Dr. Jason Karlawish and Dr. Emily Largent offer their takes on using driving performance and credit scores to predict the onset of dementia. Should entities like auto insurance companies have access to test results of these predictors? Dr. Largent weighs in.
By Cait Kearney
“PMC is a wonderful organization, and having been a part of helping advance its mission has been a rewarding experience I will cherish forever,” Johnston Esparza said.
Johnston Esparza joined PMC as a clinical research coordinator for the REVEAL-SCAN Study (Risk Evaluation and Education of Alzheimer’s Disease: The Study of Communicating Amyloid Neuroimaging), a project investigating the impact of learning one’s personal risk of having Alzheimer’s disease on thinking and health behaviors.
“Melissa is a stellar coordinator. She stepped into a study that was in distress and quickly turned it around and into a great scientific success,” said Jason Karlawish, MD, co-director of PMC and co-principal investigator of the REVEAL-SCAN Study.
By Cait Kearney
Matthew Ferrara, MS Ed., is leaving the Penn Memory Center (PMC) after three years as a clinical research coordinator.
“Matt has been an absolute delight to work with in his time here at the PMC,” said PMC Co-Director David Wolk, MD, “Matt will be missed by our faculty, staff, and research participants.”
Ferrara joined PMC in 2018 as a coordinator for PMC’s largest study — the Aging Brain Cohort (ABC) Study. Data collected through the ABC Study is used by scientists across the nation and the world to research Alzheimer’s disease and life-long brain health.
“He displayed a remarkable dedication to the success of the ABC study to the benefit of our research participants and the numerous studies that depend on these data,” Dr. Wolk said.
In a recent Vox article, assistant director of social work Alison Lynn, MSW, PMC researcher Emily Largent, PhD, JD, RN, and PMC co-director Jason Karlwish, MD, offered insight into the uncertainties people with an Alzheimer’s disease diagnosis and their caregivers may face and discussed the added stress they may feel from the controversy around Aduhelm. (Image: Christina Animashaun/Vox)
The Food and Drug Administration (FDA) has revised its recommendation of who should receive Aduhelm, the controversial Alzheimer’s disease drug approved by the FDA last month.
The original label stated the treatment was for anyone with Alzheimer’s disease, encompassing six million Americans. Under the new label, the FDA recommends Aduhelm to “patients with mild cognitive impairment or mild dementia stage of disease,” reflecting the population tested in clinical trials and cutting the number of eligible Americans to about two million.
“The revision of this label is yet another piece of evidence that should cause the American public to be concerned about how FDA is practicing its regulatory science,” PMC co-director Dr. Jason Karlawish told the New York Times.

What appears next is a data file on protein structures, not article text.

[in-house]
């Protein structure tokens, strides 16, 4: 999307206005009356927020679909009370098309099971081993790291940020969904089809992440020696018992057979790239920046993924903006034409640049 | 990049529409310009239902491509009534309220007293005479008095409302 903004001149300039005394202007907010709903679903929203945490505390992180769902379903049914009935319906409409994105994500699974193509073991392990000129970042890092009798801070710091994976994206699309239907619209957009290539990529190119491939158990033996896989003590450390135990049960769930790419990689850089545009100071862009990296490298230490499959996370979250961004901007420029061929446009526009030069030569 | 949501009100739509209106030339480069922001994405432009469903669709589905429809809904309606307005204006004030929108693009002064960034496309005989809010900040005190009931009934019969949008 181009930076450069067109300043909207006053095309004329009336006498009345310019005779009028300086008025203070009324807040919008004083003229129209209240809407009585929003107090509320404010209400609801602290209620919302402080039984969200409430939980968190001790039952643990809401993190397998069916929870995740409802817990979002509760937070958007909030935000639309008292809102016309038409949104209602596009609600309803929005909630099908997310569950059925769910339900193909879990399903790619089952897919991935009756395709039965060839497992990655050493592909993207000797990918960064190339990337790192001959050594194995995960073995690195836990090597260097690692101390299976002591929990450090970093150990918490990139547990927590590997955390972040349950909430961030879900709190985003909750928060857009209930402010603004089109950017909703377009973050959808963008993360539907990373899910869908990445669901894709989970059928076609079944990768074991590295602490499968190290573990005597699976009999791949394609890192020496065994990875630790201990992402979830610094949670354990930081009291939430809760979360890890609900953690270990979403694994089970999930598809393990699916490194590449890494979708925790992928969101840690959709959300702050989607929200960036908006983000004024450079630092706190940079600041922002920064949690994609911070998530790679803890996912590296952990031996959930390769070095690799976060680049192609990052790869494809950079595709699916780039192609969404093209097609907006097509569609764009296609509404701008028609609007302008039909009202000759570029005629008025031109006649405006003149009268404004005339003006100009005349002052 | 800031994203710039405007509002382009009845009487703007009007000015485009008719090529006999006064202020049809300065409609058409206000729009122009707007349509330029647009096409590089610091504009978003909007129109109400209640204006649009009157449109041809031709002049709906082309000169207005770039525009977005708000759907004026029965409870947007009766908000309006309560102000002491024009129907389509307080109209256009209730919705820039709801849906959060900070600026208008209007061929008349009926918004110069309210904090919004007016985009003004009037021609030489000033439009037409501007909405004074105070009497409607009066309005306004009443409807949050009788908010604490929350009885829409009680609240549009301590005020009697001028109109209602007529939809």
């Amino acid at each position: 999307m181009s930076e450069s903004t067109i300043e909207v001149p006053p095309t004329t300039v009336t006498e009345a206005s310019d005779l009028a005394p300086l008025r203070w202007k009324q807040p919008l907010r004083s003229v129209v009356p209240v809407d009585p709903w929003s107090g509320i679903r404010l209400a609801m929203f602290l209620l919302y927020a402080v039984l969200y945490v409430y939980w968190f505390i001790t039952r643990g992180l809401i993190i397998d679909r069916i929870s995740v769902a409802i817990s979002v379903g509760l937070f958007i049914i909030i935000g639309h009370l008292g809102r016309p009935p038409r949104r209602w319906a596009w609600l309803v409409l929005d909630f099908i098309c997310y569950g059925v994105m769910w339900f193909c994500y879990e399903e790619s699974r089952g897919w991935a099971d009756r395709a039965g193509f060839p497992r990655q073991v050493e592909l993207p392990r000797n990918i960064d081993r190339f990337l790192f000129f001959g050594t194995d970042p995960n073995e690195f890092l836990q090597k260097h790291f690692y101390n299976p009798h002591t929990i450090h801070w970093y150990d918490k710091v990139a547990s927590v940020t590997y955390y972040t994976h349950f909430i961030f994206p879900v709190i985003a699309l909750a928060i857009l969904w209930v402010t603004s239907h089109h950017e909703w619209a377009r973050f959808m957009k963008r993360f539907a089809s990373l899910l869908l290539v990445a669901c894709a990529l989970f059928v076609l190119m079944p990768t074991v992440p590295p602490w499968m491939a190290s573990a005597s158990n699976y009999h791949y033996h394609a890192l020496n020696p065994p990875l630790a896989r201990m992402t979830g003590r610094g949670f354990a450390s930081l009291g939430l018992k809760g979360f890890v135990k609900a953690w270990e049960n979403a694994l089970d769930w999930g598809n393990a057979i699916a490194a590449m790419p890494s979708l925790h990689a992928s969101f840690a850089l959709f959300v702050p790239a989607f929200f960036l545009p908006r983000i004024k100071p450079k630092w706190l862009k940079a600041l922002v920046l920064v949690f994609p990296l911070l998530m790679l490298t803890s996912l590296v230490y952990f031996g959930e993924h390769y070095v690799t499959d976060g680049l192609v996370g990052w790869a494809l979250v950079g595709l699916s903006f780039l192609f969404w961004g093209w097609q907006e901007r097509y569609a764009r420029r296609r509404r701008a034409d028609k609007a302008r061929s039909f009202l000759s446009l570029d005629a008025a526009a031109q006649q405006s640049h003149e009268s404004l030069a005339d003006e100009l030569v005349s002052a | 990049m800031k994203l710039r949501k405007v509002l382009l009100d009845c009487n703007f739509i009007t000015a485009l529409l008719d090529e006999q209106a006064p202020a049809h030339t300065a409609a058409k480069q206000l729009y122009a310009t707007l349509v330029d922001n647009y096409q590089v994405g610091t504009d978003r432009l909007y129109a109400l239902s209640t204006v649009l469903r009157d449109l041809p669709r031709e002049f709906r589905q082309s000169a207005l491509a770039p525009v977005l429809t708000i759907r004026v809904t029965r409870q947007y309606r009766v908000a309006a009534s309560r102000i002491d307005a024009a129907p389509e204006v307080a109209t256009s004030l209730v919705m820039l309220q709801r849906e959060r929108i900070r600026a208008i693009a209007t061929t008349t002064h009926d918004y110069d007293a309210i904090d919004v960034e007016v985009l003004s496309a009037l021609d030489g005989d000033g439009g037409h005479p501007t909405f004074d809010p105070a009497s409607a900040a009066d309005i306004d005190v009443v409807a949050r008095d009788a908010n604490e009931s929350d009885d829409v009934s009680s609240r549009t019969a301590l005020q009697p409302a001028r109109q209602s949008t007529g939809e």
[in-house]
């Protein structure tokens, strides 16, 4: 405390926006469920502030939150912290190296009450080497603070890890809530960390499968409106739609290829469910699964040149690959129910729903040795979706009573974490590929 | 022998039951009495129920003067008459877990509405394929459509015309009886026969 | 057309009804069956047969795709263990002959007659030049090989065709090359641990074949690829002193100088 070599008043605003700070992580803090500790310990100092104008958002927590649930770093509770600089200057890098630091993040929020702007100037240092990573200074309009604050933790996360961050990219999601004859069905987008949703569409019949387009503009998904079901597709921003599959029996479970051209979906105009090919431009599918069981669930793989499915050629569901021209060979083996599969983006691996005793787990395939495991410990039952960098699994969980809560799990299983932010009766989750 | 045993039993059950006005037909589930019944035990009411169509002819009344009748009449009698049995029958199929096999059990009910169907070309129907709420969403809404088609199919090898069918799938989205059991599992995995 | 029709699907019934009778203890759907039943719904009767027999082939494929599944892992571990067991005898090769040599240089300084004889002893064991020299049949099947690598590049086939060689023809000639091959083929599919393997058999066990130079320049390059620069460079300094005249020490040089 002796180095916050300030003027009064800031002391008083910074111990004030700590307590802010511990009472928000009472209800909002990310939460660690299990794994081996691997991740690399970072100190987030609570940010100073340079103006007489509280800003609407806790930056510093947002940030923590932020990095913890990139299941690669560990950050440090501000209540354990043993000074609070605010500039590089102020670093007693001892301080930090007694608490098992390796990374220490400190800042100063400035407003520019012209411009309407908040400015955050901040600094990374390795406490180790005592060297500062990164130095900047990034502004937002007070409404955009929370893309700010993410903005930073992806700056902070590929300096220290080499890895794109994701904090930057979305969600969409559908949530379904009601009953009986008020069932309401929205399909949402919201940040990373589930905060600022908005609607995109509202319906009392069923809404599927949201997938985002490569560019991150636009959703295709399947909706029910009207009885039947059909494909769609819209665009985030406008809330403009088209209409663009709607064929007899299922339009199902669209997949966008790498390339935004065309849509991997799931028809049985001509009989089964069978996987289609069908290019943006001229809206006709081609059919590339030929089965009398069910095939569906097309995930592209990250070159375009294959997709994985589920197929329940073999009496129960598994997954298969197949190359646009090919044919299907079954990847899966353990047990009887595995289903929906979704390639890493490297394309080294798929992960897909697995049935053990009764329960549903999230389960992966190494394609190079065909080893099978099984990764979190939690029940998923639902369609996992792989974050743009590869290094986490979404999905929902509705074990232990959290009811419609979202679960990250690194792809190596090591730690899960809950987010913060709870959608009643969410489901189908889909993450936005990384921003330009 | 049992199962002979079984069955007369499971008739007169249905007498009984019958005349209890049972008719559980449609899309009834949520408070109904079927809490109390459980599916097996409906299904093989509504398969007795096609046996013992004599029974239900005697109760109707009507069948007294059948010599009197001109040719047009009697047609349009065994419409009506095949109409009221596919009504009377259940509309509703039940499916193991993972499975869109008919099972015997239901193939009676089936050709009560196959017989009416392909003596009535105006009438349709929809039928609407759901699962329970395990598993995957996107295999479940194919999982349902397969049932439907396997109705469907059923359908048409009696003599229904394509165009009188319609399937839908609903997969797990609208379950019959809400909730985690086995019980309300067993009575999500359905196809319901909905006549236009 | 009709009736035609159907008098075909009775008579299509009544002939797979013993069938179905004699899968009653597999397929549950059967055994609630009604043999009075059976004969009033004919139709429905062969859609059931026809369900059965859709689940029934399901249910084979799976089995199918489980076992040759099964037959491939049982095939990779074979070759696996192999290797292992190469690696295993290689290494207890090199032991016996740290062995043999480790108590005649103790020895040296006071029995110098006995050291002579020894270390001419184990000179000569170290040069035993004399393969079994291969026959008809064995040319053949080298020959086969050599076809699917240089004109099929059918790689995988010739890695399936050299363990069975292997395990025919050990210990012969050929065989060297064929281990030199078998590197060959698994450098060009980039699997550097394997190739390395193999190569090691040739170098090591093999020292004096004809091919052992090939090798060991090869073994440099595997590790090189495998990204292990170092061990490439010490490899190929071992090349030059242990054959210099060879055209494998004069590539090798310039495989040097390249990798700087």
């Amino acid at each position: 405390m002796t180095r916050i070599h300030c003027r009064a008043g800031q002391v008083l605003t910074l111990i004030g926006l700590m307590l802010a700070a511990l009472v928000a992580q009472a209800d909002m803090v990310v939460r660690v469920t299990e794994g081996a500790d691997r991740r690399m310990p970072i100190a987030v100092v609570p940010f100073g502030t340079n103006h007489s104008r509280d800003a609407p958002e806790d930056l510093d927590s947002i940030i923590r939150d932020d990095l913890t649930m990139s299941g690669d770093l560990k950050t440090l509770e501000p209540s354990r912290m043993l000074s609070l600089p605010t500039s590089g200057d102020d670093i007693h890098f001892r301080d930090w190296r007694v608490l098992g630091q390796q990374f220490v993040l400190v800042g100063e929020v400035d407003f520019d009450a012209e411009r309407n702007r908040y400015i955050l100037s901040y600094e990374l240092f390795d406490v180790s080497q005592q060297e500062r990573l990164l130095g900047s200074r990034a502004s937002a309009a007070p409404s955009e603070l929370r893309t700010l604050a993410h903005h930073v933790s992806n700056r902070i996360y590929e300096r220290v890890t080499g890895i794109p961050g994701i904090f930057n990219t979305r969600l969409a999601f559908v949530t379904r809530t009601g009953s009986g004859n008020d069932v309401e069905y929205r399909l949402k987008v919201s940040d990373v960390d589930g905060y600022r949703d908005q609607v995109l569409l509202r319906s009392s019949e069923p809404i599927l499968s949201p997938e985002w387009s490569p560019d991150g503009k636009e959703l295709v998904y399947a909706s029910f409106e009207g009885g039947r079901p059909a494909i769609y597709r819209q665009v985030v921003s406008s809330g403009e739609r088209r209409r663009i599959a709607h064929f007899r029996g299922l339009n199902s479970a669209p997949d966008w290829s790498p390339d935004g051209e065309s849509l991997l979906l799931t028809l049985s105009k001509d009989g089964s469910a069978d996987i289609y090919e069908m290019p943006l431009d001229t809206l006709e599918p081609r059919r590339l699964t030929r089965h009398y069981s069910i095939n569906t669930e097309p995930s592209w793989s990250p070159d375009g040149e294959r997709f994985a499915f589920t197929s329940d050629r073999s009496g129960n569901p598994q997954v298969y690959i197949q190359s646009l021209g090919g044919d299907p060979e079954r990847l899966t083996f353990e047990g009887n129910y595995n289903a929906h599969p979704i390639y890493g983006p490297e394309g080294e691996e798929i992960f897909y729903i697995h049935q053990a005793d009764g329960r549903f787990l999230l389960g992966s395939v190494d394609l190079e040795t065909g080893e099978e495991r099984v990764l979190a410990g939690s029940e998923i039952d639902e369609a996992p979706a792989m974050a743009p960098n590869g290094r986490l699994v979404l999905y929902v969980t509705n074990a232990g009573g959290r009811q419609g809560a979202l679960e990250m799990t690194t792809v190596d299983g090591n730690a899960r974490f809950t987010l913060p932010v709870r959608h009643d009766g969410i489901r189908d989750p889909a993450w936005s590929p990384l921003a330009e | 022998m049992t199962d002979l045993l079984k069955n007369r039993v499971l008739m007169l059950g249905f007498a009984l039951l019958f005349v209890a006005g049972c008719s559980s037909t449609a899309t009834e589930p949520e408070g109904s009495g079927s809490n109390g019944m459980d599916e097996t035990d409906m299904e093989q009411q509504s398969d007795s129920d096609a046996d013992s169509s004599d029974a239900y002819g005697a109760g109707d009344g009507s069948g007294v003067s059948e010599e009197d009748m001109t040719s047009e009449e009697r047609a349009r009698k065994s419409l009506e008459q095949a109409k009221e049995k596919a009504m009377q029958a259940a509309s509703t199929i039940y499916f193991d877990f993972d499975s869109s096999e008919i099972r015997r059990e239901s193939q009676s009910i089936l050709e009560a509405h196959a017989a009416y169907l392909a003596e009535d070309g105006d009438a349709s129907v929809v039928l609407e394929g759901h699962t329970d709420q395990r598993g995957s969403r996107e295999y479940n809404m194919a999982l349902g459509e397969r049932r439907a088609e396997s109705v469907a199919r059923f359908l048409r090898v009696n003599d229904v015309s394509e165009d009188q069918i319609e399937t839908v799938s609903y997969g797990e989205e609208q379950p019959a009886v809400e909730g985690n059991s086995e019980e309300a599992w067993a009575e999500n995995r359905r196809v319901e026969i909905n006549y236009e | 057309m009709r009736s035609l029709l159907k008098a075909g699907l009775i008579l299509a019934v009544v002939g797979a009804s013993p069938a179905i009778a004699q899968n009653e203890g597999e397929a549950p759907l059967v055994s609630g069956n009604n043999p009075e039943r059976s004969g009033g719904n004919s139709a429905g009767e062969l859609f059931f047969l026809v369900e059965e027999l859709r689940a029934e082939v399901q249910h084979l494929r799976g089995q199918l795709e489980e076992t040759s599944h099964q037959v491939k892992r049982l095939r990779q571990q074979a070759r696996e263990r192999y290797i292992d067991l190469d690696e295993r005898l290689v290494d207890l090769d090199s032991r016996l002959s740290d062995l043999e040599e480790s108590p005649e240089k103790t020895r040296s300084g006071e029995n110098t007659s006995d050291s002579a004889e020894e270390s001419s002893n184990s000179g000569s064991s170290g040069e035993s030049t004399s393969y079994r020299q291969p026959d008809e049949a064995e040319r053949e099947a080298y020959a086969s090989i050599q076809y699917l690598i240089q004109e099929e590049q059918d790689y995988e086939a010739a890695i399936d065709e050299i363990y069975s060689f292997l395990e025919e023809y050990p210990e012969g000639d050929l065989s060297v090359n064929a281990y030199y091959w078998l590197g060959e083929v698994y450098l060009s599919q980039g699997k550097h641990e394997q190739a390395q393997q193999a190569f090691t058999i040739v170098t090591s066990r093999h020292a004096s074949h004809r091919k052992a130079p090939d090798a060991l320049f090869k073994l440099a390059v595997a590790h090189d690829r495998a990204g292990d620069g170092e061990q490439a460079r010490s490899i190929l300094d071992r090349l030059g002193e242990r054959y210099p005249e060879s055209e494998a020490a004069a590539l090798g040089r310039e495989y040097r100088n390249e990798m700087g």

By Varshini Chellapilla
Hannah Cao, a Penn Program on Precision Medicine for the Brain (P3MB) research intern, has completed her time at the Penn Memory Center and will be moving on to Boston as a social worker at Massachusetts General Hospital.
Cao was a candidate for the master of social work at the University of Pennsylvania School of Social Policy & Practice when she joined P3MB researcher and clinical psychologist Shana Stites, PsyD, MA, MS, on the Gender’s Impact on Cognition in Older Adults (CoGenT3) study.
“Hannah is amazing,” Dr. Stites said. “She showed up uncertain about research, then took to it like a fish to water. She quickly became the cornerstone of the COGENT3 study and has been a pleasure to mentor. She’s going to continue to do great at all she does.”
Dr. Jason Karlawish, co-director of PMC, was quoted by The Washington Post regarding the negative potential consequences of the Food and Drug Administration’s approval of Aduhelm.
“Companies are companies, I can’t fault them for doing what companies do, but we have now unleashed drugs that we are not sure what the benefits are, and that could have enormous consequences,” said Dr. Jason Karlawish.
PMC co-director Dr. Jason Karlawish was quoted in The New York Times regarding the uncertainties surrounding Aduhelm, the Alzheimer’s disease drug recently approved by the Food and Drug Administration. When asked if adults should consider Aduhelm, Dr. Karlawish said, “The F.D.A. has passed the determination along to the American family.”
Understanding the way that Alzheimer’s disease and related dementias affect loved ones is a hard concept for many adults to wrap their head around. For children, it might seem tougher to explain and comprehend.
Alison Lynn, MSW, LCSW, associate director for social work at the Penn Memory Center, suggests children’s books as a way to introduce a diagnosis to them and its effects on their relationships with older loved ones.
“We get a fair number of questions regarding grandchildren in families that live together intergenerationally,” Lynn said. “Questions are more commonly focused on what to do after the diagnosis and the real-world issues that arise than about how to explain the diagnosis itself. Situations like these have also increased due to the pandemic.”
Children’s books that address dementia and Alzheimer’s disease help relay the concepts that are less concrete and harder to grasp.